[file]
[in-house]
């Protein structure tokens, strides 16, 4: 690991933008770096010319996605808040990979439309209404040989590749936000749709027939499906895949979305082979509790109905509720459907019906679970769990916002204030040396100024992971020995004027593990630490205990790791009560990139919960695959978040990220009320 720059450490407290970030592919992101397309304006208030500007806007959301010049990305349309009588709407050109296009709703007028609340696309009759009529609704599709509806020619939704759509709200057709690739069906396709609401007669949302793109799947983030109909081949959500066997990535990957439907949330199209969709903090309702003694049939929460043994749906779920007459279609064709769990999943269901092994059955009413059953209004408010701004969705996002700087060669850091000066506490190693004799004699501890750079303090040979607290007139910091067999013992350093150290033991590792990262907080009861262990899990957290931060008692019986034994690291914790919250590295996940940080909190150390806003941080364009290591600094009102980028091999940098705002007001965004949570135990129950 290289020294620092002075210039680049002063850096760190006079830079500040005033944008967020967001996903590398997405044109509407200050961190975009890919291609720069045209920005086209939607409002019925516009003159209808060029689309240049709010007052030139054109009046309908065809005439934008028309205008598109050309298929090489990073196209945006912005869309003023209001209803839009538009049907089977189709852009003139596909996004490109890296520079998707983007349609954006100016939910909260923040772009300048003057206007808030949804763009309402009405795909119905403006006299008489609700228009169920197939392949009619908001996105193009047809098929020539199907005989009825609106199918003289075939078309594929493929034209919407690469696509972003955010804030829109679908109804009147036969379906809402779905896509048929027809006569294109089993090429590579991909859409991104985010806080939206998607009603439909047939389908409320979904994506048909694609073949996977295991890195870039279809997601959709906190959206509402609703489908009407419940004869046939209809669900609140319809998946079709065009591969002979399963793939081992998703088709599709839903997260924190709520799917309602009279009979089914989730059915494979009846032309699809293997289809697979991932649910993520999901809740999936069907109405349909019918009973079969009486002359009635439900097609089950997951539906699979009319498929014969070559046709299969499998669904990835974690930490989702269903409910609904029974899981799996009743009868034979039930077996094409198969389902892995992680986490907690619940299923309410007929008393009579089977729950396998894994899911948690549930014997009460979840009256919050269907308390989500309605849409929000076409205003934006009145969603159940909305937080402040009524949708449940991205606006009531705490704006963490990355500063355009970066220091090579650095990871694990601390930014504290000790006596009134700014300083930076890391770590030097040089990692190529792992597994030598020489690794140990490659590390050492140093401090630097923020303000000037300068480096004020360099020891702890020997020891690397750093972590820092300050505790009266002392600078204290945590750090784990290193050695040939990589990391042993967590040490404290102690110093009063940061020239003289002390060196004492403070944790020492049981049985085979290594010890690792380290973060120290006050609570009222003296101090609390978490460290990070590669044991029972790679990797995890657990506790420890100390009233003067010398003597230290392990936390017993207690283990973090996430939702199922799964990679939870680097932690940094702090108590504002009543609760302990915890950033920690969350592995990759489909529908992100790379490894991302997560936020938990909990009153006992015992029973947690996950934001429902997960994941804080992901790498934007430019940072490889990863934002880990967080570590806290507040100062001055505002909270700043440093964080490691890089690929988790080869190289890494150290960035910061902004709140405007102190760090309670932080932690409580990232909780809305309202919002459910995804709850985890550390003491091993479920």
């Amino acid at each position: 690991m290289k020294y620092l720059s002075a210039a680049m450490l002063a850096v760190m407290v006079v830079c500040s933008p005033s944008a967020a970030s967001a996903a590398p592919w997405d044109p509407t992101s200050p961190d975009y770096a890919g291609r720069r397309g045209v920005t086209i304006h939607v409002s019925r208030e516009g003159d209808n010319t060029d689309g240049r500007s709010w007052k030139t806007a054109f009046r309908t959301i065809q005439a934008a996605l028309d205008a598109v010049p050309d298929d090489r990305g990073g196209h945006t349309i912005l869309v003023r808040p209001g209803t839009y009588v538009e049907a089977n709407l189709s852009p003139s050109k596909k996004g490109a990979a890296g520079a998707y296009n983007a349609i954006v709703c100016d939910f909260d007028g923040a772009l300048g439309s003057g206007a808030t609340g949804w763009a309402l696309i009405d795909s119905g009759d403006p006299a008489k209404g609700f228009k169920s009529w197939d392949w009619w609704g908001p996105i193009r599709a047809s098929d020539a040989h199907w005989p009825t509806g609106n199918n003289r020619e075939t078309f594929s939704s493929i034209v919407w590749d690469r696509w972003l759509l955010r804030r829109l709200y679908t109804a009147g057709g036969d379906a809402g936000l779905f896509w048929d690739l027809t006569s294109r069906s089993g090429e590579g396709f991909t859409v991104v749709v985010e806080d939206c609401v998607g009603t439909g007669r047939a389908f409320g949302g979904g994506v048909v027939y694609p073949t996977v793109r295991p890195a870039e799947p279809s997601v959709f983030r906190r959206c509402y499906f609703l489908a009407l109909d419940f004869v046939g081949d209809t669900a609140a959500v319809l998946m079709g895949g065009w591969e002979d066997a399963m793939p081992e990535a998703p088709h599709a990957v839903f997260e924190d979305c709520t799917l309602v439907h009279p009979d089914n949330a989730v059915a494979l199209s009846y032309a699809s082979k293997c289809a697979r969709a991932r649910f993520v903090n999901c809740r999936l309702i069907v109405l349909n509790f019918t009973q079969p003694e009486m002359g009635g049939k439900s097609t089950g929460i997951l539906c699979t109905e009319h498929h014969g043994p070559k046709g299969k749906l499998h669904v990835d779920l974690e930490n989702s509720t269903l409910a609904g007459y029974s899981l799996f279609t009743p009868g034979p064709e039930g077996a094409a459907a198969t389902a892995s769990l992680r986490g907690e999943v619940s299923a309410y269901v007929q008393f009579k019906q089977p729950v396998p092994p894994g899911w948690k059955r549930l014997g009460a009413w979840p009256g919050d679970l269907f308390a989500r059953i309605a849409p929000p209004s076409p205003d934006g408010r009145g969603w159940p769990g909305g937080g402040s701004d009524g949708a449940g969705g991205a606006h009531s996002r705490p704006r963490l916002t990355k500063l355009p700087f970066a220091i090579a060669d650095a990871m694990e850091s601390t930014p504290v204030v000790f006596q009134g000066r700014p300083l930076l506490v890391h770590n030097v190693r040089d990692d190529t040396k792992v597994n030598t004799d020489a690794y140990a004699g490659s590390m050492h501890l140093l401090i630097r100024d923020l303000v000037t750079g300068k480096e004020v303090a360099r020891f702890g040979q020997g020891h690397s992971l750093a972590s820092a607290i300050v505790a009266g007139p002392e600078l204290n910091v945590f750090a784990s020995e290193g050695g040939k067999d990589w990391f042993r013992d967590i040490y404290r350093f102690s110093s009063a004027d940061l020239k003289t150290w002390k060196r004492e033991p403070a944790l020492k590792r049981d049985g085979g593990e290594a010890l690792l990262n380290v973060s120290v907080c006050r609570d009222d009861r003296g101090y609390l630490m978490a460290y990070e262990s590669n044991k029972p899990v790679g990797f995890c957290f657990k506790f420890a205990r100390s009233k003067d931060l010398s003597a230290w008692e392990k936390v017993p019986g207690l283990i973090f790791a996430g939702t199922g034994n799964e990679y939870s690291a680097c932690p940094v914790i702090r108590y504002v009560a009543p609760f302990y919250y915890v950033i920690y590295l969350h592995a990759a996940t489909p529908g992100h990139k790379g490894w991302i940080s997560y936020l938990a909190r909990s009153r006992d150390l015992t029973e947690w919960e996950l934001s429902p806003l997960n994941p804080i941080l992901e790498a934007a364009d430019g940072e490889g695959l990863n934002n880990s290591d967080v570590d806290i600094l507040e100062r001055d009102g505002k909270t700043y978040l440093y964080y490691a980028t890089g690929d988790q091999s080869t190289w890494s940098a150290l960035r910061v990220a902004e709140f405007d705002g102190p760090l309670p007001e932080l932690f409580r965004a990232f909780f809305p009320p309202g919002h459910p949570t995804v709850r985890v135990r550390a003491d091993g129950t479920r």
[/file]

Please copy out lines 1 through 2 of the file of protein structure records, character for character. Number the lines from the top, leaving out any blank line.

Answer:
[in-house]
């Protein structure tokens, strides 16, 4: 690991933008770096010319996605808040990979439309209404040989590749936000749709027939499906895949979305082979509790109905509720459907019906679970769990916002204030040396100024992971020995004027593990630490205990790791009560990139919960695959978040990220009320 720059450490407290970030592919992101397309304006208030500007806007959301010049990305349309009588709407050109296009709703007028609340696309009759009529609704599709509806020619939704759509709200057709690739069906396709609401007669949302793109799947983030109909081949959500066997990535990957439907949330199209969709903090309702003694049939929460043994749906779920007459279609064709769990999943269901092994059955009413059953209004408010701004969705996002700087060669850091000066506490190693004799004699501890750079303090040979607290007139910091067999013992350093150290033991590792990262907080009861262990899990957290931060008692019986034994690291914790919250590295996940940080909190150390806003941080364009290591600094009102980028091999940098705002007001965004949570135990129950 290289020294620092002075210039680049002063850096760190006079830079500040005033944008967020967001996903590398997405044109509407200050961190975009890919291609720069045209920005086209939607409002019925516009003159209808060029689309240049709010007052030139054109009046309908065809005439934008028309205008598109050309298929090489990073196209945006912005869309003023209001209803839009538009049907089977189709852009003139596909996004490109890296520079998707983007349609954006100016939910909260923040772009300048003057206007808030949804763009309402009405795909119905403006006299008489609700228009169920197939392949009619908001996105193009047809098929020539199907005989009825609106199918003289075939078309594929493929034209919407690469696509972003955010804030829109679908109804009147036969379906809402779905896509048929027809006569294109089993090429590579991909859409991104985010806080939206998607009603439909047939389908409320979904994506048909694609073949996977295991890195870039279809997601959709906190959206509402609703489908009407419940004869046939209809669900609140319809998946079709065009591969002979399963793939081992998703088709599709839903997260924190709520799917309602009279009979089914989730059915494979009846032309699809293997289809697979991932649910993520999901809740999936069907109405349909019918009973079969009486002359009635439900097609089950997951539906699979009319498929014969070559046709299969499998669904990835974690930490989702269903409910609904029974899981799996009743009868034979039930077996094409198969389902892995992680986490907690619940299923309410007929008393009579089977729950396998894994899911948690549930014997009460979840009256919050269907308390989500309605849409929000076409205003934006009145969603159940909305937080402040009524949708449940991205606006009531705490704006963490990355500063355009970066220091090579650095990871694990601390930014504290000790006596009134700014300083930076890391770590030097040089990692190529792992597994030598020489690794140990490659590390050492140093401090630097923020303000000037300068480096004020360099020891702890020997020891690397750093972590820092300050505790009266002392600078204290945590750090784990290193050695040939990589990391042993967590040490404290102690110093009063940061020239003289002390060196004492403070944790020492049981049985085979290594010890690792380290973060120290006050609570009222003296101090609390978490460290990070590669044991029972790679990797995890657990506790420890100390009233003067010398003597230290392990936390017993207690283990973090996430939702199922799964990679939870680097932690940094702090108590504002009543609760302990915890950033920690969350592995990759489909529908992100790379490894991302997560936020938990909990009153006992015992029973947690996950934001429902997960994941804080992901790498934007430019940072490889990863934002880990967080570590806290507040100062001055505002909270700043440093964080490691890089690929988790080869190289890494150290960035910061902004709140405007102190760090309670932080932690409580990232909780809305309202919002459910995804709850985890550390003491091993479920």